While revelry and networking are crucial to Filmapalooza, the films are always front and center. The quality of the top five might have been a tad down from past years, but the top 15 or so were all solid, making it a crapshoot as to which films the judges would select. Each of the three judges undoubtedly brought a unique sensibility, taste and personality to the process, and that subjectivity should always be honored. Therefore, I congratulate all winners, especially grand champion Cote d’Azur, France (Marginaux by RIP Productions); runner-up Prague, Czech Republic (Bio Buddy by POPOJEDEM!); third-place Leeuwarden, the Netherlands (Giraffe by J.S. Film); fourth-place Milwaukee, Wisconsin, United States (Screen: Righter by [REDACTED] Media); and the other eight films that were included among the judges’ top 12 films and will be going to the 2017 Cannes Film Festival. (Also going to Cannes will be three films not selected by the judges but instead picked by the 48 Hour Film Project staff after Filmapalooza: Secondhand Sunset from Albuquerque, New Mexico, United States; The First Week from Cape Town, South Africa; and The Answer, which was the Four Points competition winner.)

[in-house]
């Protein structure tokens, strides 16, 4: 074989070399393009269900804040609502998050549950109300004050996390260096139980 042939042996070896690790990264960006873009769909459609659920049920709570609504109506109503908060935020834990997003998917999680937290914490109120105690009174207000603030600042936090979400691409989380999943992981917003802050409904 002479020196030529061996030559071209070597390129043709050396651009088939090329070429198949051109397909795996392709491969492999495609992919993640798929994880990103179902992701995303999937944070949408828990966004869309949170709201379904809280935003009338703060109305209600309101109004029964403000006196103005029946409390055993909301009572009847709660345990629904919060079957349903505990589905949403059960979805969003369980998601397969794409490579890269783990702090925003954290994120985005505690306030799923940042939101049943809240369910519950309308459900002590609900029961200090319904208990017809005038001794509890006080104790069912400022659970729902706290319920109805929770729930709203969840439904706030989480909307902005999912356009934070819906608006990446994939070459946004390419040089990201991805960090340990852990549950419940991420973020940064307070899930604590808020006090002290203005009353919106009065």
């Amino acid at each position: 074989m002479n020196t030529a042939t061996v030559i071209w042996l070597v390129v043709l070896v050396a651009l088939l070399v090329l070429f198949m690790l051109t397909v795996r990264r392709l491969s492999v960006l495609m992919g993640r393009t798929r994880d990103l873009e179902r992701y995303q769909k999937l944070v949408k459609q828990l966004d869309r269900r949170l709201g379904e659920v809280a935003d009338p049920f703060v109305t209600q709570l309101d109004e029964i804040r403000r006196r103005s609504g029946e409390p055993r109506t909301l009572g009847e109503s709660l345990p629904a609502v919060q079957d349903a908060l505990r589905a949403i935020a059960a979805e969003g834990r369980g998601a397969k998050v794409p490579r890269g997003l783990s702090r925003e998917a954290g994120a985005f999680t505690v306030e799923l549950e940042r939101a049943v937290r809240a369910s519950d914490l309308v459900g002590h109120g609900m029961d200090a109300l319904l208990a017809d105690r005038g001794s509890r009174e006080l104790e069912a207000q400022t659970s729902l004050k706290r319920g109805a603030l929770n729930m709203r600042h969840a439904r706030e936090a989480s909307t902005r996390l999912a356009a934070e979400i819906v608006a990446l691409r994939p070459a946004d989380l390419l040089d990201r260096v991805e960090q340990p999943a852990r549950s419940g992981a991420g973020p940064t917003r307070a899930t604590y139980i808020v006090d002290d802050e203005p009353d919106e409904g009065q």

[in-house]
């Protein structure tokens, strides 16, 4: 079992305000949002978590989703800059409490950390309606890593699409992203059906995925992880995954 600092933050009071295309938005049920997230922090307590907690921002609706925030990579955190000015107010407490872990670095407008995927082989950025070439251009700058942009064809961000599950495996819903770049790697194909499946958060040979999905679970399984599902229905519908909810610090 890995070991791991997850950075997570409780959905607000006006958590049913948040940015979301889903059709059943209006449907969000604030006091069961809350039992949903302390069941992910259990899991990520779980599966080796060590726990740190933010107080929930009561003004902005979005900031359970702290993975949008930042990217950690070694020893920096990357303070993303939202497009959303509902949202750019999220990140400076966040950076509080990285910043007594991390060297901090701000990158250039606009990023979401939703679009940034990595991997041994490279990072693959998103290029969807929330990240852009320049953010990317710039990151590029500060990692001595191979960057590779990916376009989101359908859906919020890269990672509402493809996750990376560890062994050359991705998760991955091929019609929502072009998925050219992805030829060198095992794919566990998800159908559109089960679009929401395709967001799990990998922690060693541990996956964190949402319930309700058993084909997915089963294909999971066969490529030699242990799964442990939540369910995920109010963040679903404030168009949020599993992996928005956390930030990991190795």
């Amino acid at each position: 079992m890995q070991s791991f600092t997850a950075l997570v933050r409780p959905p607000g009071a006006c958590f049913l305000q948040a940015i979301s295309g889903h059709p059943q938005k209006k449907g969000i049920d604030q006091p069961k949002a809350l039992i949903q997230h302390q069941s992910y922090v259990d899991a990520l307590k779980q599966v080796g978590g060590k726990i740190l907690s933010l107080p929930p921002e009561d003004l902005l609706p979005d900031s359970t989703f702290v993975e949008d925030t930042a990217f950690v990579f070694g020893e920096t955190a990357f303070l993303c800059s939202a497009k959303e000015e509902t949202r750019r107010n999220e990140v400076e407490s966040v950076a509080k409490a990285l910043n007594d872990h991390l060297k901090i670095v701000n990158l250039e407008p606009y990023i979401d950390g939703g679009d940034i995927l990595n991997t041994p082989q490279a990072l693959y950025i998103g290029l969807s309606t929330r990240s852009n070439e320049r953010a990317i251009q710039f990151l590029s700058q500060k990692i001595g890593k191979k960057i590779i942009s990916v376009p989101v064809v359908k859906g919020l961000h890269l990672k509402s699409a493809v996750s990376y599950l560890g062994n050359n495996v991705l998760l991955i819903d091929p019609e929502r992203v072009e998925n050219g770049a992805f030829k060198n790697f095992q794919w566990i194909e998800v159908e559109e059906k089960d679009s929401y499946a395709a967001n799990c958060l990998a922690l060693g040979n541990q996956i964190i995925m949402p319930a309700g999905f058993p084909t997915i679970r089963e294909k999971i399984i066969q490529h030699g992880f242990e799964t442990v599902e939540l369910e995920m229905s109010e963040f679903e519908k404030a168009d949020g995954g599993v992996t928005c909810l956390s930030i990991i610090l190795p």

The judges overlooked several of my picks, including Nancy, France; Albuquerque, New Mexico, United States; Johannesburg, South Africa; Punta del Este, Uruguay; and Lynchburg and Richmond, Virginia, United States; and they also denied Toronto, Canada, a deserved nomination for best cinematography. But they (and the process) still deserve respect, as do every filmmaker, volunteer and staff member at Filmapalooza, particularly Mark Ruppert, Liz Langston, Christina Ruppert and Seattle city producer Krk Nordenstrom, who all worked tirelessly.